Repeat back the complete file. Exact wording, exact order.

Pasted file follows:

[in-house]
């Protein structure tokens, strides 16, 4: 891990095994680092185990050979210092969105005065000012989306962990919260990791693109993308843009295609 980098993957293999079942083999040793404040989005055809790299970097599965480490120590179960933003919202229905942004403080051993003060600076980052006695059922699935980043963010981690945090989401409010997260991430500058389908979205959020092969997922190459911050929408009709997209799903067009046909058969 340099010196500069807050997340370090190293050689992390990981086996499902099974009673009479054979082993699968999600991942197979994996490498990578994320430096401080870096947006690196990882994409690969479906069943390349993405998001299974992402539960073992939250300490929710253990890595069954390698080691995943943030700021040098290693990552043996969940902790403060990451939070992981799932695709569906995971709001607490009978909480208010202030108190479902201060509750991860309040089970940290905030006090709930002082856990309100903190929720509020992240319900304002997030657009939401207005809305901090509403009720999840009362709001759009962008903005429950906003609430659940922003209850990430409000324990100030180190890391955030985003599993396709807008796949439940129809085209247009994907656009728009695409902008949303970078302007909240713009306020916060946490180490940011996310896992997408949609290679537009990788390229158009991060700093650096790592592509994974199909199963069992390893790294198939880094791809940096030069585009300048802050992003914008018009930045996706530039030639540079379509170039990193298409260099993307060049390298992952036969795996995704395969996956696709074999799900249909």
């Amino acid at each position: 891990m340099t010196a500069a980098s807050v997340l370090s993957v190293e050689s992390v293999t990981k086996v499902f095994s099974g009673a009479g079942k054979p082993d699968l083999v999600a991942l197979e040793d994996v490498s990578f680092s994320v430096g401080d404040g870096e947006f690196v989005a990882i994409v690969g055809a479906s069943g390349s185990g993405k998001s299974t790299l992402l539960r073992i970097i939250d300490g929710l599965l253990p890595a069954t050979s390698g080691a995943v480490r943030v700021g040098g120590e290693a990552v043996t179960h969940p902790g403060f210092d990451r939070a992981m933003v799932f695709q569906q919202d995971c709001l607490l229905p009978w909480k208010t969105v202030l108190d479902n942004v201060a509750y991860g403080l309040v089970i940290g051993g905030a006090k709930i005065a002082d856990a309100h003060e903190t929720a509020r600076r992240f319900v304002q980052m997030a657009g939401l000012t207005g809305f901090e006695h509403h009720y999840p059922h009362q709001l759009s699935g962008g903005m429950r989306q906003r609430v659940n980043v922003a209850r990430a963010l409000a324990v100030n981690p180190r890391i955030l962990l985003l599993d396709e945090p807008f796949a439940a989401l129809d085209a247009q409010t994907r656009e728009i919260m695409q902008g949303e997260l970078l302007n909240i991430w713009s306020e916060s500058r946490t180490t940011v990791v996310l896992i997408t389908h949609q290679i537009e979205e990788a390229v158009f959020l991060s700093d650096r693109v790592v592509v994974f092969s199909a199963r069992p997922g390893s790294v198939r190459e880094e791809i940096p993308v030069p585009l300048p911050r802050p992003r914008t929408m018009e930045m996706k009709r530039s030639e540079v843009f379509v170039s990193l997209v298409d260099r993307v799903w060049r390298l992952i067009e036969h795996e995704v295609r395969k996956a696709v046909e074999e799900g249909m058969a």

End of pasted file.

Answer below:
[in-house]
């Protein structure tokens, strides 16, 4: 891990095994680092185990050979210092969105005065000012989306962990919260990791693109993308843009295609 980098993957293999079942083999040793404040989005055809790299970097599965480490120590179960933003919202229905942004403080051993003060600076980052006695059922699935980043963010981690945090989401409010997260991430500058389908979205959020092969997922190459911050929408009709997209799903067009046909058969 340099010196500069807050997340370090190293050689992390990981086996499902099974009673009479054979082993699968999600991942197979994996490498990578994320430096401080870096947006690196990882994409690969479906069943390349993405998001299974992402539960073992939250300490929710253990890595069954390698080691995943943030700021040098290693990552043996969940902790403060990451939070992981799932695709569906995971709001607490009978909480208010202030108190479902201060509750991860309040089970940290905030006090709930002082856990309100903190929720509020992240319900304002997030657009939401207005809305901090509403009720999840009362709001759009962008903005429950906003609430659940922003209850990430409000324990100030180190890391955030985003599993396709807008796949439940129809085209247009994907656009728009695409902008949303970078302007909240713009306020916060946490180490940011996310896992997408949609290679537009990788390229158009991060700093650096790592592509994974199909199963069992390893790294198939880094791809940096030069585009300048802050992003914008018009930045996706530039030639540079379509170039990193298409260099993307060049390298992952036969795996995704395969996956696709074999799900249909």
């Amino acid at each position: 891990m340099t010196a500069a980098s807050v997340l370090s993957v190293e050689s992390v293999t990981k086996v499902f095994s099974g009673a009479g079942k054979p082993d699968l083999v999600a991942l197979e040793d994996v490498s990578f680092s994320v430096g401080d404040g870096e947006f690196v989005a990882i994409v690969g055809a479906s069943g390349s185990g993405k998001s299974t790299l992402l539960r073992i970097i939250d300490g929710l599965l253990p890595a069954t050979s390698g080691a995943v480490r943030v700021g040098g120590e290693a990552v043996t179960h969940p902790g403060f210092d990451r939070a992981m933003v799932f695709q569906q919202d995971c709001l607490l229905p009978w909480k208010t969105v202030l108190d479902n942004v201060a509750y991860g403080l309040v089970i940290g051993g905030a006090k709930i005065a002082d856990a309100h003060e903190t929720a509020r600076r992240f319900v304002q980052m997030a657009g939401l000012t207005g809305f901090e006695h509403h009720y999840p059922h009362q709001l759009s699935g962008g903005m429950r989306q906003r609430v659940n980043v922003a209850r990430a963010l409000a324990v100030n981690p180190r890391i955030l962990l985003l599993d396709e945090p807008f796949a439940a989401l129809d085209a247009q409010t994907r656009e728009i919260m695409q902008g949303e997260l970078l302007n909240i991430w713009s306020e916060s500058r946490t180490t940011v990791v996310l896992i997408t389908h949609q290679i537009e979205e990788a390229v158009f959020l991060s700093d650096r693109v790592v592509v994974f092969s199909a199963r069992p997922g390893s790294v198939r190459e880094e791809i940096p993308v030069p585009l300048p911050r802050p992003r914008t929408m018009e930045m996706k009709r530039s030639e540079v843009f379509v170039s990193l997209v298409d260099r993307v799903w060049r390298l992952i067009e036969h795996e995704v295609r395969k996956a696709v046909e074999e799900g249909m058969a």